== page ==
Scientists Design Organic Cathode for High Performance Batteries

The new, sulfur-based material is more energy-dense, cost-effective, and environmentally friendly than traditional cathodes in lithium batteries

Zulipiya Shadike and Sanjit Ghose enlarge

Lead author Zulipiya Shadike (right) is pictured at NSLS-II's XPD beamline with lead beamline scientist and co-author Sanjit Ghose (left).

UPTON, NY—Researchers at the U.S. Department of Energy’s (DOE) Brookhaven National Laboratory have designed a new, organic cathode material for lithium batteries. With sulfur at its core, the material is more energy-dense, cost-effective, and environmentally friendly than traditional cathode materials in lithium batteries. The research was published in Advanced Energy Materials on April 10, 2019.

Optimizing cathode materials

From smartphones to electric vehicles, the technologies that have become central to everyday life run on lithium batteries. And as the demand for these products continues to rise, scientists are investigating how to optimize cathode materials to improve the overall performance of lithium battery systems.  

“Commercialized lithium-ion batteries are used in small electronic devices; however, to accommodate long driving ranges for electric vehicles, their energy density needs to be higher,” said Zulipiya Shadike, a research associate in Brookhaven’s Chemistry Division and the lead author of the research. “We are trying to develop new battery systems with a high energy density and stable performance.”

In addition to solving the energy challenges of battery systems, researchers at Brookhaven are looking into more sustainable battery material designs. In search of a sustainable cathode material that could also provide a high energy density, the researchers chose sulfur, a safe and abundant element.

“Sulfur can form a lot of bonds, which means it can hold on to more lithium and therefore have a greater energy density,” said co-author Adrian Hunt, a scientist at the National Synchrotron Light Source II (NSLS-II), a DOE Office of Science User Facility at Brookhaven. “Sulfur is also lighter than traditional elements in cathode materials, so if you make a battery out of sulfur, the battery itself would be lighter and the car it runs on could drive further on the same charge.”

When designing the new cathode material, the researchers chose an organodisulfide compound that is only made up of elements like carbon, hydrogen, sulfur, and oxygen—not the heavy metals found in typical lithium batteries, which are less environmentally friendly. But while sulfur batteries can be safer and more energy dense, they present other challenges.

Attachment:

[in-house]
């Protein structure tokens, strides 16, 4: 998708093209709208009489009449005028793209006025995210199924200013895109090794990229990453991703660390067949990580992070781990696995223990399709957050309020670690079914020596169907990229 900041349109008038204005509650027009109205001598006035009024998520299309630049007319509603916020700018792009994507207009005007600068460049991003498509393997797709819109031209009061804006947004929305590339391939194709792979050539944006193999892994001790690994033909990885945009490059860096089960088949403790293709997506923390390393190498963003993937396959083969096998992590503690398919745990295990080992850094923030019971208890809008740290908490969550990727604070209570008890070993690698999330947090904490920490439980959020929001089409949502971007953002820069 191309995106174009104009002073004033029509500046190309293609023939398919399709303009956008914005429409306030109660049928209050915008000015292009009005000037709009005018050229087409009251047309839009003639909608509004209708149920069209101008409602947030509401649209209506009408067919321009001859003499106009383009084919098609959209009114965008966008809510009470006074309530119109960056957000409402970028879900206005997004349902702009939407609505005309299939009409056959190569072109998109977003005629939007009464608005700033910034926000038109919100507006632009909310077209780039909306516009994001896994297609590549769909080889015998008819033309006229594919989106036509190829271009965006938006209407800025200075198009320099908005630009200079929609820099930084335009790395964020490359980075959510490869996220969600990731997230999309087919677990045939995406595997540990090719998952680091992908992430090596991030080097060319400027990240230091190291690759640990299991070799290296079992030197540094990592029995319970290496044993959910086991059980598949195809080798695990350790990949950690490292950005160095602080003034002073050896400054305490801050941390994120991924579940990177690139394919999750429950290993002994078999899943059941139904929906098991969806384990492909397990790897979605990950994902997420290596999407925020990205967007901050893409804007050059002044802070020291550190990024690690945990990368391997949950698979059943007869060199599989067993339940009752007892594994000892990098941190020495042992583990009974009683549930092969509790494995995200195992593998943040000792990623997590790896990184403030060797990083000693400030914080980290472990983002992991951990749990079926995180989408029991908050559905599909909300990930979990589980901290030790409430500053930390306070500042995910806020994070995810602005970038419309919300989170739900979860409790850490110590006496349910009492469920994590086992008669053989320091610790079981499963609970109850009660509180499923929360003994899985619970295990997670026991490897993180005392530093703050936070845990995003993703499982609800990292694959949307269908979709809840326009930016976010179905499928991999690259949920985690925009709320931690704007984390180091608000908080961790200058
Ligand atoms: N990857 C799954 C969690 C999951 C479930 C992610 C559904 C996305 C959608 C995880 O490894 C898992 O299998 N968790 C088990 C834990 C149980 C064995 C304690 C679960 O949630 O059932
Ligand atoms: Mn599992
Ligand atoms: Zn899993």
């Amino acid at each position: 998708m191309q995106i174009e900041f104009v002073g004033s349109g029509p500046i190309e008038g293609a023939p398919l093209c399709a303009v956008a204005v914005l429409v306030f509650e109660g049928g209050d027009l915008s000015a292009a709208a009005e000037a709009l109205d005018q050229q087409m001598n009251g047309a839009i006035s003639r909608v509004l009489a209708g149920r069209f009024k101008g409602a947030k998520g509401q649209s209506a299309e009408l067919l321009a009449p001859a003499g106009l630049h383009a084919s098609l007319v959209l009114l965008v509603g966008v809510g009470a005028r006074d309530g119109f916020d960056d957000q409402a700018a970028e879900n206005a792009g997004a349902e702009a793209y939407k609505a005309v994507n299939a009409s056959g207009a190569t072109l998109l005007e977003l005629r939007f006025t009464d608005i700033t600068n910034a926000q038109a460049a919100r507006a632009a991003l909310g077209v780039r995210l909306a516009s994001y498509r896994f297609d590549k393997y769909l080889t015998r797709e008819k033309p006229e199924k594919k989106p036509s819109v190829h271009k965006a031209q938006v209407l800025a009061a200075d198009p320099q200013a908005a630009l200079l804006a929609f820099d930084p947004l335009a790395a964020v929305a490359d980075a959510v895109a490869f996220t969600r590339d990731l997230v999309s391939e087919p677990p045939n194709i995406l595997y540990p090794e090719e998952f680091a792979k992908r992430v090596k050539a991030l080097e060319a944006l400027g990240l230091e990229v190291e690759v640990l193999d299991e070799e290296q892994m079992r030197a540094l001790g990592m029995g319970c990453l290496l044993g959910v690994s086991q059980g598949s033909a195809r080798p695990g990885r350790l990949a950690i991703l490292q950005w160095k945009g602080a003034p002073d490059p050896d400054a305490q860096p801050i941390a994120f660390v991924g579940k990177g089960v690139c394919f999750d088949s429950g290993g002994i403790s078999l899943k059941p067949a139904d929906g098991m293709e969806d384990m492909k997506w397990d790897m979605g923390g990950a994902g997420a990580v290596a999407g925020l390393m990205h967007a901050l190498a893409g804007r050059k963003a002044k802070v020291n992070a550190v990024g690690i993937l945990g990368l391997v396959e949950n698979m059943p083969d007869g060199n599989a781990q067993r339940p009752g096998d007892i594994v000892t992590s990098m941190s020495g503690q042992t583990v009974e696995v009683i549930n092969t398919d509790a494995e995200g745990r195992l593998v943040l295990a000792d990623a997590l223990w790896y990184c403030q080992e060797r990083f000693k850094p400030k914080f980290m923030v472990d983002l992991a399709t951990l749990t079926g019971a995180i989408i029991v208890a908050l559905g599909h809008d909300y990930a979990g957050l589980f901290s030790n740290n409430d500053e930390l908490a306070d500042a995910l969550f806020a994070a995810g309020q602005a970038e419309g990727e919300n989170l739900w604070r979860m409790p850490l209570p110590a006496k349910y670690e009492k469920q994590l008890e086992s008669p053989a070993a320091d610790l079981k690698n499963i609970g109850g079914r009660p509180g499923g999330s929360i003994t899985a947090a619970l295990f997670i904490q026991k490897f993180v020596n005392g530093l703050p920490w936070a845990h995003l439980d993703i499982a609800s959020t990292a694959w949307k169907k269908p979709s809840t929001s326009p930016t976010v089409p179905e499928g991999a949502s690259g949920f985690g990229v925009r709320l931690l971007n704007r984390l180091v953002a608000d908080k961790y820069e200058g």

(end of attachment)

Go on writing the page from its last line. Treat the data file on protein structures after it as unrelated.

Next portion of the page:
“When a battery is charging or discharging, sulfur can form an undesirable compound that dissolves in the electrolyte and diffuses throughout the battery, causing an adverse reaction,” Shadike said. “We attempted to stabilize sulfur by designing a cathode material in which sulfur atoms were attached to an organic backbone.”

The Brookhaven chemistry team enlarge

The Brookhaven chemistry team is pictured at NSLS-II's IOS beamline with the beamline's staff. Pictured from left to right are co-authors Xia-Qing Yang, Adrian Hunt, Huang-Sui Lee, Zulipiya Shadike, Iradwikanari Waluyo, and Seong-Min Bak.

X-rays reveal the details

Once the scientists in Brookhaven’s Chemistry Division designed and synthesized the new material, they then brought it to NSLS-II to better understand its charge-discharge mechanism. Using NSLS-II’s ultrabright x-rays at two different experimental stations, the X-ray Powder Diffraction (XPD) beamline and the In situ and Operando Soft X-ray Spectroscopy (IOS) beamline, the scientists were able to determine how specific elements in the cathode material contributed to its performance.

“It can be difficult to study organic battery materials using synchrotron light sources because, compared to heavy metals, organic compounds are lighter and their atoms are less ordered, so they produce weak data,” said Sanjit Ghose, lead scientist at XPD and a co-author on the paper. “Fortunately, we have very high flux and high energy x-ray beams at NSLS-II that enable us to ‘see’ the abundance and activity of each element in a material, including lighter, less-ordered organic elements.”

Ghose added, “Our colleagues in the chemistry department designed and synthesized the cathode material as per the theoretically predicted structure. To our surprise, our experimental observations matched the theoretically driven structure exactly.”

Iradwikanari Waluyo, lead scientist at IOS and a co-author on the paper, said, “We used soft x-rays at IOS to directly probe the oxygen atom in the backbone and study its electronic structure, before and after the battery charged and discharged. We confirmed the carbonyl group—having a double bond between a carbon atom and an oxygen atom—not only plays a big role in improving the fast charge-discharge capability of the battery but also provides extra capacity.”

The results from NSLS-II and additional experiments at the Canadian Light Source enabled the scientists to successfully confirm the battery’s charge-discharge capacity provided by the sulfur atoms. The researchers say this study provides a new strategy for improving the performance of sulfur-based cathodes for high performance lithium batteries.

This study was supported by DOE’s Office of Energy Efficiency and Renewable Energy. Operations at NSLS-II are supported by DOE’s Office of Science.

Brookhaven National Laboratory is supported by the Office of Science of the U.S. Department of Energy. The Office of Science is the single largest supporter of basic research in the physical sciences in the United States, and is working to address some of the most pressing challenges of our time. For more information, please visit

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